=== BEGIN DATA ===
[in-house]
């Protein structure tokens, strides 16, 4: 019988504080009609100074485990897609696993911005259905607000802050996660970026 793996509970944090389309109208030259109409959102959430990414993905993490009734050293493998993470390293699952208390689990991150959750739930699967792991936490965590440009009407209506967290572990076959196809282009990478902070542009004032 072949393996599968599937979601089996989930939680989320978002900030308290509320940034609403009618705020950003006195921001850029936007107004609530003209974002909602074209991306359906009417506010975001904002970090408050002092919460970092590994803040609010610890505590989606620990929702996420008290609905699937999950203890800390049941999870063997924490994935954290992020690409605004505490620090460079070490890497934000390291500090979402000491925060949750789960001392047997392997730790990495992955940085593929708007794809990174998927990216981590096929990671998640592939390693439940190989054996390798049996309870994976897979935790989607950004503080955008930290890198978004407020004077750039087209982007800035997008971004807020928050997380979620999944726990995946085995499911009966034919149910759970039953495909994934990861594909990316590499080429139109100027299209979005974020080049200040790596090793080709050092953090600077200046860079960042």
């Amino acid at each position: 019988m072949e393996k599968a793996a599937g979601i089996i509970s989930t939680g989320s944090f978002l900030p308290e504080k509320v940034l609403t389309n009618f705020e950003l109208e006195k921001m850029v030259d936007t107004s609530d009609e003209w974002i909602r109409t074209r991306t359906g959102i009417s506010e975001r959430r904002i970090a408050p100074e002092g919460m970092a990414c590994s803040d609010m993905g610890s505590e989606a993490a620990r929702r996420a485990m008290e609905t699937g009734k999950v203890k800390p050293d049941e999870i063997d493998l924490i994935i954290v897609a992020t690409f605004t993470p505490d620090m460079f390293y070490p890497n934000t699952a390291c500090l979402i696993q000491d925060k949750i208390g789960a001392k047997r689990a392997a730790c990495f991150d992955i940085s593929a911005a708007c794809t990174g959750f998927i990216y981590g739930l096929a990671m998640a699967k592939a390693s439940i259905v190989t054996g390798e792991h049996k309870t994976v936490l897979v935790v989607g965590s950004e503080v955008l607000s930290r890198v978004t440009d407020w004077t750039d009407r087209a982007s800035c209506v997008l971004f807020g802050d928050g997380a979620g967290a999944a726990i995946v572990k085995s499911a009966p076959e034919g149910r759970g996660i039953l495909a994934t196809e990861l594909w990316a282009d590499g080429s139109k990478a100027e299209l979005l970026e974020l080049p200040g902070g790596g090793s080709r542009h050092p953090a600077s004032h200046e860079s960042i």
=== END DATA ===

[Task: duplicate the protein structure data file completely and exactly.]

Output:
[in-house]
């Protein structure tokens, strides 16, 4: 019988504080009609100074485990897609696993911005259905607000802050996660970026 793996509970944090389309109208030259109409959102959430990414993905993490009734050293493998993470390293699952208390689990991150959750739930699967792991936490965590440009009407209506967290572990076959196809282009990478902070542009004032 072949393996599968599937979601089996989930939680989320978002900030308290509320940034609403009618705020950003006195921001850029936007107004609530003209974002909602074209991306359906009417506010975001904002970090408050002092919460970092590994803040609010610890505590989606620990929702996420008290609905699937999950203890800390049941999870063997924490994935954290992020690409605004505490620090460079070490890497934000390291500090979402000491925060949750789960001392047997392997730790990495992955940085593929708007794809990174998927990216981590096929990671998640592939390693439940190989054996390798049996309870994976897979935790989607950004503080955008930290890198978004407020004077750039087209982007800035997008971004807020928050997380979620999944726990995946085995499911009966034919149910759970039953495909994934990861594909990316590499080429139109100027299209979005974020080049200040790596090793080709050092953090600077200046860079960042």
């Amino acid at each position: 019988m072949e393996k599968a793996a599937g979601i089996i509970s989930t939680g989320s944090f978002l900030p308290e504080k509320v940034l609403t389309n009618f705020e950003l109208e006195k921001m850029v030259d936007t107004s609530d009609e003209w974002i909602r109409t074209r991306t359906g959102i009417s506010e975001r959430r904002i970090a408050p100074e002092g919460m970092a990414c590994s803040d609010m993905g610890s505590e989606a993490a620990r929702r996420a485990m008290e609905t699937g009734k999950v203890k800390p050293d049941e999870i063997d493998l924490i994935i954290v897609a992020t690409f605004t993470p505490d620090m460079f390293y070490p890497n934000t699952a390291c500090l979402i696993q000491d925060k949750i208390g789960a001392k047997r689990a392997a730790c990495f991150d992955i940085s593929a911005a708007c794809t990174g959750f998927i990216y981590g739930l096929a990671m998640a699967k592939a390693s439940i259905v190989t054996g390798e792991h049996k309870t994976v936490l897979v935790v989607g965590s950004e503080v955008l607000s930290r890198v978004t440009d407020w004077t750039d009407r087209a982007s800035c209506v997008l971004f807020g802050d928050g997380a979620g967290a999944a726990i995946v572990k085995s499911a009966p076959e034919g149910r759970g996660i039953l495909a994934t196809e990861l594909w990316a282009d590499g080429s139109k990478a100027e299209l979005l970026e974020l080049p200040g902070g790596g090793s080709r542009h050092p953090a600077s004032h200046e860079s960042i």